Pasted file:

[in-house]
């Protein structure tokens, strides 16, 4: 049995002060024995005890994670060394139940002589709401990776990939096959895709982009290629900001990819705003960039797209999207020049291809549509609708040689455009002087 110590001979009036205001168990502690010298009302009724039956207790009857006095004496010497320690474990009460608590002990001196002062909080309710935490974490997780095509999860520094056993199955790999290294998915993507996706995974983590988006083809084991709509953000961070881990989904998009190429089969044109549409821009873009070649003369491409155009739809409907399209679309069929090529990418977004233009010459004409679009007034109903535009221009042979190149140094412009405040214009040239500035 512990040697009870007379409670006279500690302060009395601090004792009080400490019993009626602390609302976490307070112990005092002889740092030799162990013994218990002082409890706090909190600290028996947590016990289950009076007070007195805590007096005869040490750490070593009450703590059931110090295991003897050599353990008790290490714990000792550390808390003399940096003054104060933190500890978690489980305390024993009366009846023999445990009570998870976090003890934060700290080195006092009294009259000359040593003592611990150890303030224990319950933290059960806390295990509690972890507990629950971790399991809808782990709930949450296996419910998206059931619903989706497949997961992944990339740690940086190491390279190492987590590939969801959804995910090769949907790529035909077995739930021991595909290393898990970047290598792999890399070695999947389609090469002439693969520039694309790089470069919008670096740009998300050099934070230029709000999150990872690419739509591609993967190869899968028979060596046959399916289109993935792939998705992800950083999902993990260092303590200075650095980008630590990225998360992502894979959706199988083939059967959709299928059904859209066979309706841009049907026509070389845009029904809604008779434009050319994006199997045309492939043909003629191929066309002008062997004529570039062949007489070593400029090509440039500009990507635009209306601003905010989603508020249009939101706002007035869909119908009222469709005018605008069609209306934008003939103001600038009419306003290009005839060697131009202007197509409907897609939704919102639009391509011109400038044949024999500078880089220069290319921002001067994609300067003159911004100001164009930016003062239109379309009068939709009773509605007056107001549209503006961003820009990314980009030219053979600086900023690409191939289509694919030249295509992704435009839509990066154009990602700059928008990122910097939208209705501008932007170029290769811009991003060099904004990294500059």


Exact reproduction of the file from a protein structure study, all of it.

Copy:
[in-house]
């Protein structure tokens, strides 16, 4: 049995002060024995005890994670060394139940002589709401990776990939096959895709982009290629900001990819705003960039797209999207020049291809549509609708040689455009002087 110590001979009036205001168990502690010298009302009724039956207790009857006095004496010497320690474990009460608590002990001196002062909080309710935490974490997780095509999860520094056993199955790999290294998915993507996706995974983590988006083809084991709509953000961070881990989904998009190429089969044109549409821009873009070649003369491409155009739809409907399209679309069929090529990418977004233009010459004409679009007034109903535009221009042979190149140094412009405040214009040239500035 512990040697009870007379409670006279500690302060009395601090004792009080400490019993009626602390609302976490307070112990005092002889740092030799162990013994218990002082409890706090909190600290028996947590016990289950009076007070007195805590007096005869040490750490070593009450703590059931110090295991003897050599353990008790290490714990000792550390808390003399940096003054104060933190500890978690489980305390024993009366009846023999445990009570998870976090003890934060700290080195006092009294009259000359040593003592611990150890303030224990319950933290059960806390295990509690972890507990629950971790399991809808782990709930949450296996419910998206059931619903989706497949997961992944990339740690940086190491390279190492987590590939969801959804995910090769949907790529035909077995739930021991595909290393898990970047290598792999890399070695999947389609090469002439693969520039694309790089470069919008670096740009998300050099934070230029709000999150990872690419739509591609993967190869899968028979060596046959399916289109993935792939998705992800950083999902993990260092303590200075650095980008630590990225998360992502894979959706199988083939059967959709299928059904859209066979309706841009049907026509070389845009029904809604008779434009050319994006199997045309492939043909003629191929066309002008062997004529570039062949007489070593400029090509440039500009990507635009209306601003905010989603508020249009939101706002007035869909119908009222469709005018605008069609209306934008003939103001600038009419306003290009005839060697131009202007197509409907897609939704919102639009391509011109400038044949024999500078880089220069290319921002001067994609300067003159911004100001164009930016003062239109379309009068939709009773509605007056107001549209503006961003820009990314980009030219053979600086900023690409191939289509694919030249295509992704435009839509990066154009990602700059928008990122910097939208209705501008932007170029290769811009991003060099904004990294500059």